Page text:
An Inventory of the Historical Monuments in Middlesex. Originally published by His Majesty's Stationery Office, London, 1937.
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9 DRAYTON, WEST (A.d.)
(1) Parish Church of St. Martin (Plate 4) stands near the N. end of the parish. The walls are of flint-rubble with dressings of Reigate and other freestone; the roofs are covered with lead and tiles. Remains of 13th-century lancet-windows are said to have been discovered in the Chancel which may indicate the date of this part of the building. There may also be some work of the same century in the West Tower. The whole structure with the Nave and Aisles seems to have been largely re-built about the middle of the 15th century. The Tower seems to have been restored in the 16th or 17th century and again in recent years; the church in general was restored externally in 1850 and the South Porch and Vestry are modern.
Architectural Description—The Chancel (35½ ft. by 17 ft.) has an E. window all modern except perhaps the rear-arch. In the N. wall are two windows all modern except the splays and rear-arches which are probably of the 15th century; between them is a modern doorway and flanking it on the outside are some exposed dressings probably of former lancet-windows. The S. wall has two windows similar to those opposite and between them is a doorway, modern except for the splays and rear-arch. The 15th-century chancel-arch is two-centred and of one chamfered and one small hollow-chamfered order continued down the responds to moulded bases.
The Nave (40½ ft. by 17 ft.) has 15th-century N. and S. arcades of three bays with two-centred arches similar to the chancel-arch, the columns are octagonal and the responds semi-octagonal, with moulded capitals and bases. The clearstorey has on each side three windows all modern except the 15th-century splays and rear-arches.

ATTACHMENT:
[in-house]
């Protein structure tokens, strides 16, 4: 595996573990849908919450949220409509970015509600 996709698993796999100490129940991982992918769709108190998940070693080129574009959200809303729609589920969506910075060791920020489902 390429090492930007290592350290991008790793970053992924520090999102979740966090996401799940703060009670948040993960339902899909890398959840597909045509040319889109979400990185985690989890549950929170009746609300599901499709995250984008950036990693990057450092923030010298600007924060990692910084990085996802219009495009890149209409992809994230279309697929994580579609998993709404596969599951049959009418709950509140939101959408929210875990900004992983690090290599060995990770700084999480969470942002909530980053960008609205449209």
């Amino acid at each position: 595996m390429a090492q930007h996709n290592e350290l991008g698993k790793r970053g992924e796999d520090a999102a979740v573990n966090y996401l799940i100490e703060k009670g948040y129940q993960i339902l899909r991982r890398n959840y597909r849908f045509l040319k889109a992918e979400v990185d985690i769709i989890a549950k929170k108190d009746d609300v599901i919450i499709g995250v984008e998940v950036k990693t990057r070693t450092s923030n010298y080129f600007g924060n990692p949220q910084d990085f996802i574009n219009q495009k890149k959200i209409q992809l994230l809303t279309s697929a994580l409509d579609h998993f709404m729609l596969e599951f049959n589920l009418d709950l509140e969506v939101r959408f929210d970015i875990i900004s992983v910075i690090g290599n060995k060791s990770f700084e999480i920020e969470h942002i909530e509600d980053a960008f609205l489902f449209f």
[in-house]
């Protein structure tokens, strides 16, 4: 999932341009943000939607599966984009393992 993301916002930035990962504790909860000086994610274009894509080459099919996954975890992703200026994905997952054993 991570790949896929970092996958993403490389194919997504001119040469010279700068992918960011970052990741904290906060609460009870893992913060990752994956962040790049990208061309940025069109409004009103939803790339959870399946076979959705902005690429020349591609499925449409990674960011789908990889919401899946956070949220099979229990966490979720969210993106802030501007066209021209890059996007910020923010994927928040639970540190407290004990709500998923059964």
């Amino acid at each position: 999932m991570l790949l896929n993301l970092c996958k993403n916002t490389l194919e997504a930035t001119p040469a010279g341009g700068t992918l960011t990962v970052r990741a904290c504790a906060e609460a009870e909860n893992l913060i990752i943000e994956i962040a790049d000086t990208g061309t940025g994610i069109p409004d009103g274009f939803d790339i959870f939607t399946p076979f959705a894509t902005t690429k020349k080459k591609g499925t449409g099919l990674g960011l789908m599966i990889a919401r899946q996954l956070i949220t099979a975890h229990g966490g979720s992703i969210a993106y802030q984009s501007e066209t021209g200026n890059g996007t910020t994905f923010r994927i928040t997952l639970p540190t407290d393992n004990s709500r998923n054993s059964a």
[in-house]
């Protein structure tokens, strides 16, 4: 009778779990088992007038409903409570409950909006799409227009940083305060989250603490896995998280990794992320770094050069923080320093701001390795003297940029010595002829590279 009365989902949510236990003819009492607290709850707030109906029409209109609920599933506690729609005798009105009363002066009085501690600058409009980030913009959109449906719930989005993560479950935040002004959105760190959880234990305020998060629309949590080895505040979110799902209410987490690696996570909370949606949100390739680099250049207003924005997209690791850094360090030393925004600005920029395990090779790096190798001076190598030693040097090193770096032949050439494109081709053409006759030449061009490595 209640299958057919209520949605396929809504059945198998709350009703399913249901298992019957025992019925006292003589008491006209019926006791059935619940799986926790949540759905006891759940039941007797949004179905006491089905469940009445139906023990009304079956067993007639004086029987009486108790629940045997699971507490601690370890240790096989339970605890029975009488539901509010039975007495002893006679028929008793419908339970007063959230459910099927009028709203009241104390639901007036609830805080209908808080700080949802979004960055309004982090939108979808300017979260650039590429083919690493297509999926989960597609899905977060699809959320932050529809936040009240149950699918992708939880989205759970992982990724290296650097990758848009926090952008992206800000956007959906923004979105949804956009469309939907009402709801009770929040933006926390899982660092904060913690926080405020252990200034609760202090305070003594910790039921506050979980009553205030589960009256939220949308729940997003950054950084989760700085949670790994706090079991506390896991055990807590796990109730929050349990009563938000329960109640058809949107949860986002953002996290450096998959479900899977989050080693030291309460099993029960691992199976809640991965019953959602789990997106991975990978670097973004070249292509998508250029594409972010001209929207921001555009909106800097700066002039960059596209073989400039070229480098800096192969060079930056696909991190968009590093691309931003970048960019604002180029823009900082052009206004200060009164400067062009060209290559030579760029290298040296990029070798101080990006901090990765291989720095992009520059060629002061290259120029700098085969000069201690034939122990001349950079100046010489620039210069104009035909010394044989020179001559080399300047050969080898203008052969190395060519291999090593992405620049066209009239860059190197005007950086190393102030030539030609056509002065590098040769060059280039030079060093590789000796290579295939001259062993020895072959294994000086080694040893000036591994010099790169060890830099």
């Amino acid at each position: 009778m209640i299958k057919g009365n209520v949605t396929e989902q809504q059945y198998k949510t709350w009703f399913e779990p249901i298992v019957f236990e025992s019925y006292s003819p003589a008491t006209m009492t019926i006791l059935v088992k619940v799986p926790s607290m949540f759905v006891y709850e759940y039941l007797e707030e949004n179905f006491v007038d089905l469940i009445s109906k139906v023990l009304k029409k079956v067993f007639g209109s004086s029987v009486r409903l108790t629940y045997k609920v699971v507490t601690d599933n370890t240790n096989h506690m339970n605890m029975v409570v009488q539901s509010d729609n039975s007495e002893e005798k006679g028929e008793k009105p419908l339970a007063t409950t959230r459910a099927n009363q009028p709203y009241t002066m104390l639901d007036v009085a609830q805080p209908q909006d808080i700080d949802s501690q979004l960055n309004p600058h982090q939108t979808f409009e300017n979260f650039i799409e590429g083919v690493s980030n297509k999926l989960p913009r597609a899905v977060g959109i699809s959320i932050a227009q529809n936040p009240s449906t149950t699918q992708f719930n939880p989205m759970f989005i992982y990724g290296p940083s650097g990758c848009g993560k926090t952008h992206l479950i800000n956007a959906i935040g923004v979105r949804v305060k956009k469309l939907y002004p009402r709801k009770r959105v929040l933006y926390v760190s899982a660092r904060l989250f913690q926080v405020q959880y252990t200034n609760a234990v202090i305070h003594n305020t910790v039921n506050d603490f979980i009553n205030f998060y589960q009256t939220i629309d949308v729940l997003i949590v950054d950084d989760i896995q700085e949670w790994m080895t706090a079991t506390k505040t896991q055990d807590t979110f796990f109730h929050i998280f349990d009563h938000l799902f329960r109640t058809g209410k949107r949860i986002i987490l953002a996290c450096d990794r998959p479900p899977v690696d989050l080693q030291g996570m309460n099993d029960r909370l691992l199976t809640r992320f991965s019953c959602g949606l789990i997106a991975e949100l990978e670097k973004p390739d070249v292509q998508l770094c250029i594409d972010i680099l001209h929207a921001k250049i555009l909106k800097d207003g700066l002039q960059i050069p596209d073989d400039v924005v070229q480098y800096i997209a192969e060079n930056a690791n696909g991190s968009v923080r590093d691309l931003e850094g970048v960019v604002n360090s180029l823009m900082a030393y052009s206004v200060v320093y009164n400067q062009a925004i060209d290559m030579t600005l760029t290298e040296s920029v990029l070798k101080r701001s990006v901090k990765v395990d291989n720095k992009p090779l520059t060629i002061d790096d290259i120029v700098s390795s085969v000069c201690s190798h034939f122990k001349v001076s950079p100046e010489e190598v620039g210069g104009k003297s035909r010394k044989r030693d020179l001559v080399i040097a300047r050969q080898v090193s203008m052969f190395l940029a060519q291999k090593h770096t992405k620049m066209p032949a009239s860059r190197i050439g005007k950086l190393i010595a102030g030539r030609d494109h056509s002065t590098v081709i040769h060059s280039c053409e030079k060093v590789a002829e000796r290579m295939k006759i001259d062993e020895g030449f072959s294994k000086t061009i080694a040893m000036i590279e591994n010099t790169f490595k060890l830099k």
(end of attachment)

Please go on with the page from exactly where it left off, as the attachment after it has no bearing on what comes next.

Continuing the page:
The North Aisle (10¼ ft. wide) is of the 15th century and has a three-light E. window all modern except the splays and rear-arch. In the N. wall are two windows all modern except the splays and rear-arches. In the W. wall is a similar window.
The West Tower (11 ft. square) is mainly of the 15th century and of three stages with a plain parapet repaired in brick. The 15th-century tower-arch is two-centred and of two chamfered and one hollow-chamfered order continued down the responds to moulded bases. The W. doorway has moulded jambs and two-centred arch in a square head with a moulded label. The W. window is modern except for the splays and rear-arch. The second stage has in the S. and W. walls a window of one pointed light. The bell-chamber has in the E., S. and W. walls a modern window.
The Roof of the nave is of the 15th century, flat-pitched and of three bays; the tie-beams have curved braces and short posts supporting the ridge; the wall-posts stand on stone corbels carved with grotesque figures or busts. The 15th-century roofs of the aisles are of flat, pent type and the principals have curved braces springing from stone corbels carved with human and beast-heads.